The first review I will offer is for MooCow Music’s Pianist, which costs $5.99 at the AppStore. This application was actually created before the Apple AppStore came into existence, for “jailbroken” iPhones and iPod Touches. Ultimately, it turns your device into a small synthesizer, with up to five note polyphony.

When you load Pianist, you are greeted with MooCow’s splash screen:

I personally wish there was an option in the program to turn this off, and that you could immediately go to the keyboard (when you want the keyboard, that’s what you want to get to), but at the moment, there is no way to do so with the program.

After the splash screen, you enter a “main menu” which appears like this:


If you wish to go to the keyboard, you choose “Piano”; otherwise you can choose “Setup,” “Load/Save” or “Help.”

The piano is a fully functional, five note polyphonic synthesizer. You can change the settings as to what octave you wish to view, and whether or not to see the names of each white key on the piano. If you press SUST, all the notes you play will be sustained, likewise SOFT will make all your notes dampened. SETUP brings you to the setup screen (i.e. volume), and REC or > will record or play what you play on the piano. The synthesized sound is acceptable to me:


The setup screen gives you several options: Instrument settings, recorder settings, some application settings, and a metronome. The metronome may be the hidden “jewel” in this application which no one talks about:


The main aspect of instrument settings is the Global Volume feature. I wish this was available on the main piano screen; ultimately it is two clicks (or “touches” away). Or, I’d like the main piano screen to show the current volume.

And here is the Metronome. It is easy to work with, but again, is two “touches” away from the piano screen.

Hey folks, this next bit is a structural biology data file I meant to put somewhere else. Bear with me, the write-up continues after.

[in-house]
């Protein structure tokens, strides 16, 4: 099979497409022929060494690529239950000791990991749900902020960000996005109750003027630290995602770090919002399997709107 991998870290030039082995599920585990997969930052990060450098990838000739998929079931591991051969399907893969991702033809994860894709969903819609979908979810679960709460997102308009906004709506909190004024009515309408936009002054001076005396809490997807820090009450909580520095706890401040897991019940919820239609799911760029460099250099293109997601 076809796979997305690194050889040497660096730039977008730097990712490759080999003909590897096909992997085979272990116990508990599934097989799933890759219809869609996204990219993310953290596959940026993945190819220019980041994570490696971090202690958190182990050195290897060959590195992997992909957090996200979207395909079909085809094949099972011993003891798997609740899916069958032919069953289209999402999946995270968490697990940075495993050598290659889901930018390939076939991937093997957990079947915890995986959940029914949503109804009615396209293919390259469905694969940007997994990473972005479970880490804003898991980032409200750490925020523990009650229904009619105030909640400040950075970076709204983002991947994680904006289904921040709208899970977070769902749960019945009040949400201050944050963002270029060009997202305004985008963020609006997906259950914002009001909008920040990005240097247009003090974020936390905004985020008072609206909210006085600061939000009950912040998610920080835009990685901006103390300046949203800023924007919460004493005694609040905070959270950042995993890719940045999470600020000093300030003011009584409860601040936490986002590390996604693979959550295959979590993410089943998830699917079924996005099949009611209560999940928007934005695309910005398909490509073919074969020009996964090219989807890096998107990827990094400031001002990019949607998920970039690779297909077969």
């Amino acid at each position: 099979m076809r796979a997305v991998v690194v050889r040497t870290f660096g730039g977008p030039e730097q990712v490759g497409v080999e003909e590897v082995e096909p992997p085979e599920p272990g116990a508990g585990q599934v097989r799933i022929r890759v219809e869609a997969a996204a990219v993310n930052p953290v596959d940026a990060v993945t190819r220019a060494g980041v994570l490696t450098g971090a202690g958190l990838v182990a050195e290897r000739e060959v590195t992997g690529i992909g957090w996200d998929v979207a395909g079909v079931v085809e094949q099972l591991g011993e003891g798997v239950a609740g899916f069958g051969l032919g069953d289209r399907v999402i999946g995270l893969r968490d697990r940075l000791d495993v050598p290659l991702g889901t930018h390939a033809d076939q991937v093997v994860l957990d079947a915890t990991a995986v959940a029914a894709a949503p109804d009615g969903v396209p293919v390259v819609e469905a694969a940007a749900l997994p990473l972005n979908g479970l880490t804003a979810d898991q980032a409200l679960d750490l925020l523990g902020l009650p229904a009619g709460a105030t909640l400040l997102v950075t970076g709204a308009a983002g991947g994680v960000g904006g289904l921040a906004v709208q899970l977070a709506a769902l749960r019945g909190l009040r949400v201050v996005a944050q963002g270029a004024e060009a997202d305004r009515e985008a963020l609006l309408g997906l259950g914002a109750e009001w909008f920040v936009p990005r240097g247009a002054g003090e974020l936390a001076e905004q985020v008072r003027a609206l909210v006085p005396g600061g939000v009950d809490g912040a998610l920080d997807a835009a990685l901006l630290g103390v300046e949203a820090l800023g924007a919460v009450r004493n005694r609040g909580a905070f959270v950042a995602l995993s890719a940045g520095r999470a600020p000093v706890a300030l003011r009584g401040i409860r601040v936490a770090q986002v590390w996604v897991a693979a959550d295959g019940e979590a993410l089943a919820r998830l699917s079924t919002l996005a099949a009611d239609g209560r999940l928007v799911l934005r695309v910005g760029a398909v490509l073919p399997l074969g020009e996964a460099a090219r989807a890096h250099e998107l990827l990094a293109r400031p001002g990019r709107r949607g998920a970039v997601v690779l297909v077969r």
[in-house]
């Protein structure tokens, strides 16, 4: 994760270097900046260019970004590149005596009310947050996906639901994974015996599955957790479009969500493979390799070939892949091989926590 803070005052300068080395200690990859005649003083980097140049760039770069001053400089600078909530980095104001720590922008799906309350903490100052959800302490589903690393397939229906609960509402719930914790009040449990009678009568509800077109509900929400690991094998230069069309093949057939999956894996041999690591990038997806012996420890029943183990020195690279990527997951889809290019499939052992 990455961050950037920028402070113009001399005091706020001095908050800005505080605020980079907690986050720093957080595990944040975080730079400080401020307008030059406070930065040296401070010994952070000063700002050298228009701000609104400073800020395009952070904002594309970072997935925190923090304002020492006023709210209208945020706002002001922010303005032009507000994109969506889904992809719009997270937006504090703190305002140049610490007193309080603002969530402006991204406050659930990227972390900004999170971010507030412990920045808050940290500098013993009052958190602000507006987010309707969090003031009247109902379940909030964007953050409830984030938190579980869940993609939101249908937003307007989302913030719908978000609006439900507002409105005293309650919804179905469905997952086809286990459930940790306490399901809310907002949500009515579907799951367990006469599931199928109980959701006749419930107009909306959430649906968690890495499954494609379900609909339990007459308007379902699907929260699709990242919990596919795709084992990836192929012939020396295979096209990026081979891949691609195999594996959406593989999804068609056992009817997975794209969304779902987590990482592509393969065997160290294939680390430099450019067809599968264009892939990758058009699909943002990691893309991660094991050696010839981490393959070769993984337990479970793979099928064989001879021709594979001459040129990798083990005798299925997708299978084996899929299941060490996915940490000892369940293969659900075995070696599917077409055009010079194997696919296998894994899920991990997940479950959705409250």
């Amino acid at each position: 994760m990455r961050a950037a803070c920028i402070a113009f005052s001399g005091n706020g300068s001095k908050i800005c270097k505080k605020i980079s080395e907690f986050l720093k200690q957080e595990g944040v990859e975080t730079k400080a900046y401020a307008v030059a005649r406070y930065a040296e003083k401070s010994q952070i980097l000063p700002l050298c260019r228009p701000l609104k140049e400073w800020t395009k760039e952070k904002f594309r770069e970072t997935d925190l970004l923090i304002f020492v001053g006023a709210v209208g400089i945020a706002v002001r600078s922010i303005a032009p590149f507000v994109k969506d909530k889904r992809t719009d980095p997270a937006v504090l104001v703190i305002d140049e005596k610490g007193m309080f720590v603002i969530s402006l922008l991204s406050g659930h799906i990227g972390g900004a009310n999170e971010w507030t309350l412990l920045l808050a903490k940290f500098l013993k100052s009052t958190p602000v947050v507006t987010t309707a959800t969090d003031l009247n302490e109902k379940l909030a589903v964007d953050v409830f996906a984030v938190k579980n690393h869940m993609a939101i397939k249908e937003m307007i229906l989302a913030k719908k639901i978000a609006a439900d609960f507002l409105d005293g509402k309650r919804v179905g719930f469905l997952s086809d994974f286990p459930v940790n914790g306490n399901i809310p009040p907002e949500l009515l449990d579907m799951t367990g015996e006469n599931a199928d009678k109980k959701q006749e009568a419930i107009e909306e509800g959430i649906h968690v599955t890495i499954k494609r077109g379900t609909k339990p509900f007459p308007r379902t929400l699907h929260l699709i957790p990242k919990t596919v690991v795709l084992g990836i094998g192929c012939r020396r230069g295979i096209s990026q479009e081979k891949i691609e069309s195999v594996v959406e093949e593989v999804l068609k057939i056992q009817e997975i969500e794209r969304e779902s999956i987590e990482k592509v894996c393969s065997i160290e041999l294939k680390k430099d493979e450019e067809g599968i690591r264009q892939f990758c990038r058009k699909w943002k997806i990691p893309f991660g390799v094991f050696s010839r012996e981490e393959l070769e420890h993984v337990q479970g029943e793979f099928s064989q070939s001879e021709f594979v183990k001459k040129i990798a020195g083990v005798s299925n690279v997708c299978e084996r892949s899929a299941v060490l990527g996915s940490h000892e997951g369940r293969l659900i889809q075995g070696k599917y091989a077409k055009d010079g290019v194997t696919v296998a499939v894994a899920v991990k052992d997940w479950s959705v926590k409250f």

In summary, MooCow’s Pianist is a very good application for music educators. If you have an iPhone or 2nd generation touch (both have external speakers) , the program will be useful anywhere, any time. You can use it on location to lead warm-ups for a choir, or ask your students to consider downloading it so they can practice music at home. If you have a 1st Generation iPod Touch, you’ll need headphones or an external amplifier of some type to make use of the program. The recorder could be more functional, such as allowing you to import (and export!) MIDI files, or even recorded songs from other users of the application. As I mentioned before, it would be fantastic if you could access the metronome or master volume with one “touch” rather than two, and it would be great to be able to turn off the main MooCow splash screen. Under the iPhone/Touch operating system 2.0, Pianist would crash occasionally, requiring a ful device power-up; I have experienced no crashes under the new 2.1 operating system. I would like to see future versions of this software have the ability to link with music notation software (through Bluetooth, perhaps) such as Finale or Sibelius. That is, perhaps, a long way off, but the concept has potential should a developer wish to examine the possibilities!

Ultimately, for use in music education, this is an application I would HIGHLY recommend for use by teachers and students. After all, you are buying a useful synthesizer for $5.99, whereas those old Casio dual-octave synthesizers (also without MIDI or the ability to record) cost five times as much, with worse sound!